It’s really up to the writer to decide how fanatical they want to be about subtle shifts (head hopping is a no-no). The tighter the POV and the closer the narrative distance, the more the shift affects how the text reads. The farther the narrative distance, the more acceptable a slight shift is because there’s another layer between reader and POV. There’s a sense that someone is relaying the info and they could know things the POV doesn’t.

Just think about what your POV can see/hear/smell etc. If it’s not something that falls within their senses, there’s a good chance they wouldn’t know about.

How do you handle searching for POV shifts? What words or phrases have you noticed frequently popping up?

Looking for tips on planning, writing, or revising your novel? Check out one of my books on writing:  Planning Your Novel: Ideas and Structure, a self-guided workshop for planning or revising a novel, the companion Planning Your Novel WorkbookRevising Your Novel: First Draft to Finished Draft, your step-by-step guide to revising a novel, and the first book in my bestselling Skill Builders Series, Understanding Show Don't Tell (And Really Getting It)

A long-time fantasy reader, Janice Hardy always wondered about the darker side of healing. For her fantasy trilogy The Healing Wars, she tapped into her own dark side to create a world where healing was dangerous, and those with the best intentions often made the worst choices. Her novels include The ShifterBlue Fire, and Darkfall from Balzer+Bray/Harper Collins. The Shifter, was chosen for the 2014 list of "Ten Books All Young Georgians Should Read" from the Georgia Center for the Book. It was also shortlisted for the Waterstones Children's Book Prize, and The Truman Award in 2011.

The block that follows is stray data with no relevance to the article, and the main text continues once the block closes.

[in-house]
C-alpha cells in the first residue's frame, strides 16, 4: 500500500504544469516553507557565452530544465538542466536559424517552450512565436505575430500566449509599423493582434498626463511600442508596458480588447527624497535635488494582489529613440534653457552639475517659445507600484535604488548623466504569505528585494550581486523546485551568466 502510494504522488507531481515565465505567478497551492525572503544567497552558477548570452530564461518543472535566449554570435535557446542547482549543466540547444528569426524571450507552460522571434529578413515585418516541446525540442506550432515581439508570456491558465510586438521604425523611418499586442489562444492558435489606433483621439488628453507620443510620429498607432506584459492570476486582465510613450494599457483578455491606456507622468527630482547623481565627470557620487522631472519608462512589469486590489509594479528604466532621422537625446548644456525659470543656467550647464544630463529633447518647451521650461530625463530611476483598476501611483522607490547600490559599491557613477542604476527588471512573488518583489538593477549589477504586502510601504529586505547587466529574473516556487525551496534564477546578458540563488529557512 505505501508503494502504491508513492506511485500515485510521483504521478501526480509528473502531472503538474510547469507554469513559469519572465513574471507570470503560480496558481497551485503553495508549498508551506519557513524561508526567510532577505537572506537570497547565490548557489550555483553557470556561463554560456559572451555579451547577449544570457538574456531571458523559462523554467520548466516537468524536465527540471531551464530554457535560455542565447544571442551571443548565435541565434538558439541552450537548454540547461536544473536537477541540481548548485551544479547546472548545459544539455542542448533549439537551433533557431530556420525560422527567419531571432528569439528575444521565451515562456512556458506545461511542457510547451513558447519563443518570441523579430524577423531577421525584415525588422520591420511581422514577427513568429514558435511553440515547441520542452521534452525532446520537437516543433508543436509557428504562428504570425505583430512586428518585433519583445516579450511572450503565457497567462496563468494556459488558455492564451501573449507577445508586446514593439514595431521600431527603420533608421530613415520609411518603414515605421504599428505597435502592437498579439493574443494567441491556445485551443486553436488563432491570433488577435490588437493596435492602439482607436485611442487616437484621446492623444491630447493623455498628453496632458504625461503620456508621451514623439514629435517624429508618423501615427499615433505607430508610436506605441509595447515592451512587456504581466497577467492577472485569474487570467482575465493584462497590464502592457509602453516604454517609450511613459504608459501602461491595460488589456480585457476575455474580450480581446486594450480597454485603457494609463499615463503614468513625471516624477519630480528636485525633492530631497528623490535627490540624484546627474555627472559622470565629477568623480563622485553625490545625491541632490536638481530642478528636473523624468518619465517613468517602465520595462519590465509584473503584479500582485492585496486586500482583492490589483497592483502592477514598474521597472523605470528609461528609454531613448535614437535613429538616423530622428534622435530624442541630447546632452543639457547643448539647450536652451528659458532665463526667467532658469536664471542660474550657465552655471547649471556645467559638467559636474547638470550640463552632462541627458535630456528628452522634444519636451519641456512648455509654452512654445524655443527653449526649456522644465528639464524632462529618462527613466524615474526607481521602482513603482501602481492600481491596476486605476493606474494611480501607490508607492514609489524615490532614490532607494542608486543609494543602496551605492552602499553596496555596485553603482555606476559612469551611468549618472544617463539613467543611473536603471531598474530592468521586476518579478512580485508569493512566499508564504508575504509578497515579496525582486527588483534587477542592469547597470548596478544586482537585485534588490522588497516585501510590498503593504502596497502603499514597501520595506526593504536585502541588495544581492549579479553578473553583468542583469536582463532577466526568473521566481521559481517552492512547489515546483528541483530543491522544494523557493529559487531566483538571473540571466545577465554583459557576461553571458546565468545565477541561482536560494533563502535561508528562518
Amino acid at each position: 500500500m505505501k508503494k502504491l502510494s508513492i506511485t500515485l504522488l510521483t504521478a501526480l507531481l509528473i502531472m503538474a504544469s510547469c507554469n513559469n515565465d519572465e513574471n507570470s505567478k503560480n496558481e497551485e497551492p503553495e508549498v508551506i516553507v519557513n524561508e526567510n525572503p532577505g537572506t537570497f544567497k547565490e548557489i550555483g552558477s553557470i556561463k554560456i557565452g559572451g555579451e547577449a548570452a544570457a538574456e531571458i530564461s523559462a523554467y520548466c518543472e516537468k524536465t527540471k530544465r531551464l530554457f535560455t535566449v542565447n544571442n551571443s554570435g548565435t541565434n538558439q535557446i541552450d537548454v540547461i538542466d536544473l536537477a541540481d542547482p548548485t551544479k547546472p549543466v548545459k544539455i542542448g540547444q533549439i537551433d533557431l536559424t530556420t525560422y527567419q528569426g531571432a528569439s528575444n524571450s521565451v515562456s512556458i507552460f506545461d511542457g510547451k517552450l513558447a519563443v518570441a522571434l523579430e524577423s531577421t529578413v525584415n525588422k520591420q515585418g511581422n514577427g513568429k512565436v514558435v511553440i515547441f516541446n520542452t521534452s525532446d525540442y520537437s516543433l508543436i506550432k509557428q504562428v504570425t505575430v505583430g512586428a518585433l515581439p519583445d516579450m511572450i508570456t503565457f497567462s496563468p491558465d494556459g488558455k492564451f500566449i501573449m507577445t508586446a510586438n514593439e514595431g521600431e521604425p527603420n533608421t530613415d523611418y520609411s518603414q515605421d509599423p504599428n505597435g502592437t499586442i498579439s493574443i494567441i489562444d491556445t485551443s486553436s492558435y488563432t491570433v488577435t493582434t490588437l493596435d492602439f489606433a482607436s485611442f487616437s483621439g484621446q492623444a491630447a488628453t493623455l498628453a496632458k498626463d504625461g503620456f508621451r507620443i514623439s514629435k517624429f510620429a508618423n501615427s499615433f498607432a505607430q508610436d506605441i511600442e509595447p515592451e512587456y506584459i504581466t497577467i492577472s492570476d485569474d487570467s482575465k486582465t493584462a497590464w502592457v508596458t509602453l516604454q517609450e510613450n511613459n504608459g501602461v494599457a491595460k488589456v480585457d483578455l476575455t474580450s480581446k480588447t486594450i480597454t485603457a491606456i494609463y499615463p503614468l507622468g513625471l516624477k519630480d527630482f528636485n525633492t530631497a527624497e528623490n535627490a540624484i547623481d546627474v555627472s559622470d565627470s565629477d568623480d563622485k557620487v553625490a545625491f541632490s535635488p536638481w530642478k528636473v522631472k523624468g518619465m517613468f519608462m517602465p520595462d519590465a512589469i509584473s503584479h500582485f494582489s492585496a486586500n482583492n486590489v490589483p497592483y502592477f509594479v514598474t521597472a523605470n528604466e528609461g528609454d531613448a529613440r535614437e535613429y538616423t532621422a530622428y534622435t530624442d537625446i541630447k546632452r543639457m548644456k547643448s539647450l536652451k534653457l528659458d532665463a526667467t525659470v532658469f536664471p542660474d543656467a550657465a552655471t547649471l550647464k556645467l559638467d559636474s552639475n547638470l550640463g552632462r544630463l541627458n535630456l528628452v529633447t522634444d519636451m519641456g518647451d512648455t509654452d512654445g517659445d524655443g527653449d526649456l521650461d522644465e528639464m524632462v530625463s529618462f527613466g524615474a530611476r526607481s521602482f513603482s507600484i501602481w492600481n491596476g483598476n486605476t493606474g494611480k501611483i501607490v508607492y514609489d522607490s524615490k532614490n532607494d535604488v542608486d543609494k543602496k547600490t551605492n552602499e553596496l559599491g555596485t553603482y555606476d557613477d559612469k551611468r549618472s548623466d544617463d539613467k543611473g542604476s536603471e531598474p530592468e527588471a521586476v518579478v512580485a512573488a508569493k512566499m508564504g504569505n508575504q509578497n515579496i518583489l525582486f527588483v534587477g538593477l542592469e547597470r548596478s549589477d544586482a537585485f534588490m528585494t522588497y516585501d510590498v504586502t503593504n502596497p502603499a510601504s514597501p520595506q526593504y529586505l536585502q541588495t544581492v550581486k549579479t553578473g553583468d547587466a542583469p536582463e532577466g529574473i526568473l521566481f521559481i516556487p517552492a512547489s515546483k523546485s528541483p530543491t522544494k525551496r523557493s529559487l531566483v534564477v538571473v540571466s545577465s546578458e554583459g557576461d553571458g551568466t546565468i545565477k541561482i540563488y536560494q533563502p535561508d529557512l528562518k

Janice is also the founder of Fiction University, a site dedicated to helping writers improve their craft. Her popular Foundations of Fiction series includes Planning Your Novel: Ideas and Structure, a self-guided workshop for planning or revising a novel, the companion Planning Your Novel WorkbookRevising Your Novel: First Draft to Finished Draft, your step-by-step guide to revising a novel, and the first book in her Skill Builders Series, Understanding Show Don't Tell (And Really Getting It).  
Website | Facebook | Twitter | Pinterest Goodreads | Amazon | Barnes & Noble | iTunes | Indie Bound
Hope you enjoyed this guest blog. Would love to read your comments and please do share this by clicking on the small icons below.

Elva Cobb Martin is Vice President of the SC Chapter of American Christian Fiction Writers. She is a former school teacher and a graduate of Anderson University and Erskine College. She has two inspirational novels published with Lighthouse Publishers of the Carolinas. Summer of Deception, a contemporary romantic suspense, and an historical romance, In a Pirate’s Debt. Both have spent time on Amazon’s 100 Best Sellers List for Women’s Religious Fiction. She has indie published a Bible study on Amazon, Power Over Satan, on the  believer's authority in Christ. Decision, Charisma, and Home Life have carried Elva's articles. She and her husband Dwayne are semi-retired ministers. A mother and grandmother, Elva lives in South Carolina. Connect with her on her web site, Twitter; Facebook;  and Pinterest  
 Link to her romance novels and non-fiction works 
on Amazon: